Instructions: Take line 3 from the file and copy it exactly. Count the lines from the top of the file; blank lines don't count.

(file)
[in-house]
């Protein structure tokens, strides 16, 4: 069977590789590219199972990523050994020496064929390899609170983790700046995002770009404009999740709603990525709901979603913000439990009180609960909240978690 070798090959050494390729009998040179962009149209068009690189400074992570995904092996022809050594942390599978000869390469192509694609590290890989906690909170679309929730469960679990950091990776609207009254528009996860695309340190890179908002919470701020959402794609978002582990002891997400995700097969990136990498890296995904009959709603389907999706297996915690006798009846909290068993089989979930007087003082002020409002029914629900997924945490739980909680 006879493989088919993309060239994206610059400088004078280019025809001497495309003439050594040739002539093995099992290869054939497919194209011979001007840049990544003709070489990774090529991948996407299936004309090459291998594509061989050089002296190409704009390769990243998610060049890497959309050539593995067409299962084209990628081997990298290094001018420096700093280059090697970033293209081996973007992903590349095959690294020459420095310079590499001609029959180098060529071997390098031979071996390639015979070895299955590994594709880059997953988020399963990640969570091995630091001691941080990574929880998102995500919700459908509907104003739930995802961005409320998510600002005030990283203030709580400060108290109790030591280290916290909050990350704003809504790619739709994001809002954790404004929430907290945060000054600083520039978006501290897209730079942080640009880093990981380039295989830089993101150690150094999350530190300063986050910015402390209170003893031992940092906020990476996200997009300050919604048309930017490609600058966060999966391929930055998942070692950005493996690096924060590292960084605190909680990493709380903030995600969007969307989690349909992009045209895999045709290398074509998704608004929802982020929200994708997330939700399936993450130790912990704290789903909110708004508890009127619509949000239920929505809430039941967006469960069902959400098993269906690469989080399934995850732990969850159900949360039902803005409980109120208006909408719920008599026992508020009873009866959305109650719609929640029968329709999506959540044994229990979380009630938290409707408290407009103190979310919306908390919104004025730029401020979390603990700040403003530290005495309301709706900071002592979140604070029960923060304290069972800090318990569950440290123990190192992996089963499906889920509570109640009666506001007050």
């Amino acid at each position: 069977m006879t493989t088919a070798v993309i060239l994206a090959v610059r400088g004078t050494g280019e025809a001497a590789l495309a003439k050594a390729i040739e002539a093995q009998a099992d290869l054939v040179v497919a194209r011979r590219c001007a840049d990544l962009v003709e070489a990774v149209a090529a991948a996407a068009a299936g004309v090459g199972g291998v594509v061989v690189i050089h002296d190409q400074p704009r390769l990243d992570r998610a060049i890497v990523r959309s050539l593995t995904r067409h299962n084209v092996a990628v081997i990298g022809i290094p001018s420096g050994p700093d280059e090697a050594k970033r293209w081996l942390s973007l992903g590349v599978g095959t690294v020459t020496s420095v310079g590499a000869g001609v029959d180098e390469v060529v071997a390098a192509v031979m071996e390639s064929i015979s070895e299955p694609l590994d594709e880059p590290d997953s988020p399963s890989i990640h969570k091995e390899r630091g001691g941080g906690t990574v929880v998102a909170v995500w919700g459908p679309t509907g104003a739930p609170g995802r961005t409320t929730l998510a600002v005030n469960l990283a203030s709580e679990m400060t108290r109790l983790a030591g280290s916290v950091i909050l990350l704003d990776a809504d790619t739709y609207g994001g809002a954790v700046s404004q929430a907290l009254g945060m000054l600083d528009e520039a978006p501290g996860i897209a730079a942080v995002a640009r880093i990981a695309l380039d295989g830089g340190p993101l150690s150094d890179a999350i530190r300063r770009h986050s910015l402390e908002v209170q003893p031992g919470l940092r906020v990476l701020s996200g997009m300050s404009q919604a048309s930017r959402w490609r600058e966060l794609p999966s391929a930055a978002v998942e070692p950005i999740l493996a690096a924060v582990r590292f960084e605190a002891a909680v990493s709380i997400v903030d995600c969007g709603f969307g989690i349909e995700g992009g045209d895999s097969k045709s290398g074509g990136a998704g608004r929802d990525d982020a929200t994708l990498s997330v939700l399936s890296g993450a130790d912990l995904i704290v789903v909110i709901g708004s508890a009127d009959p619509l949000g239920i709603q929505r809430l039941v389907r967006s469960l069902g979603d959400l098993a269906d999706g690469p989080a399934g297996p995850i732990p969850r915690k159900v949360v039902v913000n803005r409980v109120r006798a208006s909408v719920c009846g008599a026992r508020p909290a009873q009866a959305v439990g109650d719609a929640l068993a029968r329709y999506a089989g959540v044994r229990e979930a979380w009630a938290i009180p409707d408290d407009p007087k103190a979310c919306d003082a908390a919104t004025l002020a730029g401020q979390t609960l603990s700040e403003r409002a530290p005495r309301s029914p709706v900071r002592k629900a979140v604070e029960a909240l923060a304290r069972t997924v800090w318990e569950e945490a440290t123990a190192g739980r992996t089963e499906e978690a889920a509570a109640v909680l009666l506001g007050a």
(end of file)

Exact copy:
């Amino acid at each position: 069977m006879t493989t088919a070798v993309i060239l994206a090959v610059r400088g004078t050494g280019e025809a001497a590789l495309a003439k050594a390729i040739e002539a093995q009998a099992d290869l054939v040179v497919a194209r011979r590219c001007a840049d990544l962009v003709e070489a990774v149209a090529a991948a996407a068009a299936g004309v090459g199972g291998v594509v061989v690189i050089h002296d190409q400074p704009r390769l990243d992570r998610a060049i890497v990523r959309s050539l593995t995904r067409h299962n084209v092996a990628v081997i990298g022809i290094p001018s420096g050994p700093d280059e090697a050594k970033r293209w081996l942390s973007l992903g590349v599978g095959t690294v020459t020496s420095v310079g590499a000869g001609v029959d180098e390469v060529v071997a390098a192509v031979m071996e390639s064929i015979s070895e299955p694609l590994d594709e880059p590290d997953s988020p399963s890989i990640h969570k091995e390899r630091g001691g941080g906690t990574v929880v998102a909170v995500w919700g459908p679309t509907g104003a739930p609170g995802r961005t409320t929730l998510a600002v005030n469960l990283a203030s709580e679990m400060t108290r109790l983790a030591g280290s916290v950091i909050l990350l704003d990776a809504d790619t739709y609207g994001g809002a954790v700046s404004q929430a907290l009254g945060m000054l600083d528009e520039a978006p501290g996860i897209a730079a942080v995002a640009r880093i990981a695309l380039d295989g830089g340190p993101l150690s150094d890179a999350i530190r300063r770009h986050s910015l402390e908002v209170q003893p031992g919470l940092r906020v990476l701020s996200g997009m300050s404009q919604a048309s930017r959402w490609r600058e966060l794609p999966s391929a930055a978002v998942e070692p950005i999740l493996a690096a924060v582990r590292f960084e605190a002891a909680v990493s709380i997400v903030d995600c969007g709603f969307g989690i349909e995700g992009g045209d895999s097969k045709s290398g074509g990136a998704g608004r929802d990525d982020a929200t994708l990498s997330v939700l399936s890296g993450a130790d912990l995904i704290v789903v909110i709901g708004s508890a009127d009959p619509l949000g239920i709603q929505r809430l039941v389907r967006s469960l069902g979603d959400l098993a269906d999706g690469p989080a399934g297996p995850i732990p969850r915690k159900v949360v039902v913000n803005r409980v109120r006798a208006s909408v719920c009846g008599a026992r508020p909290a009873q009866a959305v439990g109650d719609a929640l068993a029968r329709y999506a089989g959540v044994r229990e979930a979380w009630a938290i009180p409707d408290d407009p007087k103190a979310c919306d003082a908390a919104t004025l002020a730029g401020q979390t609960l603990s700040e403003r409002a530290p005495r309301s029914p709706v900071r002592k629900a979140v604070e029960a909240l923060a304290r069972t997924v800090w318990e569950e945490a440290t123990a190192g739980r992996t089963e499906e978690a889920a509570a109640v909680l009666l506001g007050a």